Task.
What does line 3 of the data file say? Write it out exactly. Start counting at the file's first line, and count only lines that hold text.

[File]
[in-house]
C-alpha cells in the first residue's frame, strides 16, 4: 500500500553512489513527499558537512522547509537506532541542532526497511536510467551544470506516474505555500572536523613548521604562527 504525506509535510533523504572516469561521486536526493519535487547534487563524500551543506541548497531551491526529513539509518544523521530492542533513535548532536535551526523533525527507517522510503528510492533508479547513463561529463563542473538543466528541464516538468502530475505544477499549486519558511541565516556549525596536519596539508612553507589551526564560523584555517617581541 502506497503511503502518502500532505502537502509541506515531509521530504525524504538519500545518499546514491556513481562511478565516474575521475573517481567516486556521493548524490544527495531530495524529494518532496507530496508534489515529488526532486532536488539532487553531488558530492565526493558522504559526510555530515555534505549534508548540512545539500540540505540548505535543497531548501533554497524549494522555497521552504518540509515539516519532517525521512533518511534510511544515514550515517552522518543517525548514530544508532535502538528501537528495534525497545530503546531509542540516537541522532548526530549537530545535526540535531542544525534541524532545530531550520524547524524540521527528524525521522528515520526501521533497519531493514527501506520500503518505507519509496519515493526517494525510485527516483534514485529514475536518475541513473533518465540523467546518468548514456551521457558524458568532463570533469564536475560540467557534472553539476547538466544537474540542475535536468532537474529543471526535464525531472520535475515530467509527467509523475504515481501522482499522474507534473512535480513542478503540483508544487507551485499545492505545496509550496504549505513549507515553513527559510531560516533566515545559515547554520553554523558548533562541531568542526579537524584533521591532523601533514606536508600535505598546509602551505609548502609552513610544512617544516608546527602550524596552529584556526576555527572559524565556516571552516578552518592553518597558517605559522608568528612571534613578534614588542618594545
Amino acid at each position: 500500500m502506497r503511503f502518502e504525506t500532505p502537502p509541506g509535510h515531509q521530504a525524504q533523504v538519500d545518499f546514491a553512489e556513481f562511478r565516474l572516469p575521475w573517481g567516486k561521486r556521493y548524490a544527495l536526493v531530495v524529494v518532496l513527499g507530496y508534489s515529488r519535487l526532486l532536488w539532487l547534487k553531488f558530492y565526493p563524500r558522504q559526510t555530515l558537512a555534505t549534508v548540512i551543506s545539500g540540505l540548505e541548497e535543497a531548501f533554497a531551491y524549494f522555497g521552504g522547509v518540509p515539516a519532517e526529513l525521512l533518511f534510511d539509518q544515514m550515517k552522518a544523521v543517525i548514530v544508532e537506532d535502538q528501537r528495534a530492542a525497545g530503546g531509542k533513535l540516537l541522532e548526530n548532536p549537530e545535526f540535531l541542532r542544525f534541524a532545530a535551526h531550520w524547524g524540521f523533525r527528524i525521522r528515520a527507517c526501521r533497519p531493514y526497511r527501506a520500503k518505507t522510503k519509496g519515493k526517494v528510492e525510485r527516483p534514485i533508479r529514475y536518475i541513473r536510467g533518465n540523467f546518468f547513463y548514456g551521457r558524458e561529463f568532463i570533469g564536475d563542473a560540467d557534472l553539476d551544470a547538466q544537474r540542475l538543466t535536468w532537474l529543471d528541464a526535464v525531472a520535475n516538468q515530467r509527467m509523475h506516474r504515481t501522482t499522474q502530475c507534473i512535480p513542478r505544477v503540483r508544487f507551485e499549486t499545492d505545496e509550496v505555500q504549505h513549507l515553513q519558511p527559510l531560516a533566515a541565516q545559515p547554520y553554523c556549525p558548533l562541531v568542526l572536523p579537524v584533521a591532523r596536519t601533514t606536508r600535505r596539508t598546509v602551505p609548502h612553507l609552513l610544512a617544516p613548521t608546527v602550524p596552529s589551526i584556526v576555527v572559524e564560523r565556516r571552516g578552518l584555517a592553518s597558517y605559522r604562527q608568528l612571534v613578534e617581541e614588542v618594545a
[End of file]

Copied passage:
Amino acid at each position: 500500500m502506497r503511503f502518502e504525506t500532505p502537502p509541506g509535510h515531509q521530504a525524504q533523504v538519500d545518499f546514491a553512489e556513481f562511478r565516474l572516469p575521475w573517481g567516486k561521486r556521493y548524490a544527495l536526493v531530495v524529494v518532496l513527499g507530496y508534489s515529488r519535487l526532486l532536488w539532487l547534487k553531488f558530492y565526493p563524500r558522504q559526510t555530515l558537512a555534505t549534508v548540512i551543506s545539500g540540505l540548505e541548497e535543497a531548501f533554497a531551491y524549494f522555497g521552504g522547509v518540509p515539516a519532517e526529513l525521512l533518511f534510511d539509518q544515514m550515517k552522518a544523521v543517525i548514530v544508532e537506532d535502538q528501537r528495534a530492542a525497545g530503546g531509542k533513535l540516537l541522532e548526530n548532536p549537530e545535526f540535531l541542532r542544525f534541524a532545530a535551526h531550520w524547524g524540521f523533525r527528524i525521522r528515520a527507517c526501521r533497519p531493514y526497511r527501506a520500503k518505507t522510503k519509496g519515493k526517494v528510492e525510485r527516483p534514485i533508479r529514475y536518475i541513473r536510467g533518465n540523467f546518468f547513463y548514456g551521457r558524458e561529463f568532463i570533469g564536475d563542473a560540467d557534472l553539476d551544470a547538466q544537474r540542475l538543466t535536468w532537474l529543471d528541464a526535464v525531472a520535475n516538468q515530467r509527467m509523475h506516474r504515481t501522482t499522474q502530475c507534473i512535480p513542478r505544477v503540483r508544487f507551485e499549486t499545492d505545496e509550496v505555500q504549505h513549507l515553513q519558511p527559510l531560516a533566515a541565516q545559515p547554520y553554523c556549525p558548533l562541531v568542526l572536523p579537524v584533521a591532523r596536519t601533514t606536508r600535505r596539508t598546509v602551505p609548502h612553507l609552513l610544512a617544516p613548521t608546527v602550524p596552529s589551526i584556526v576555527v572559524e564560523r565556516r571552516g578552518l584555517a592553518s597558517y605559522r604562527q608568528l612571534v613578534e617581541e614588542v618594545a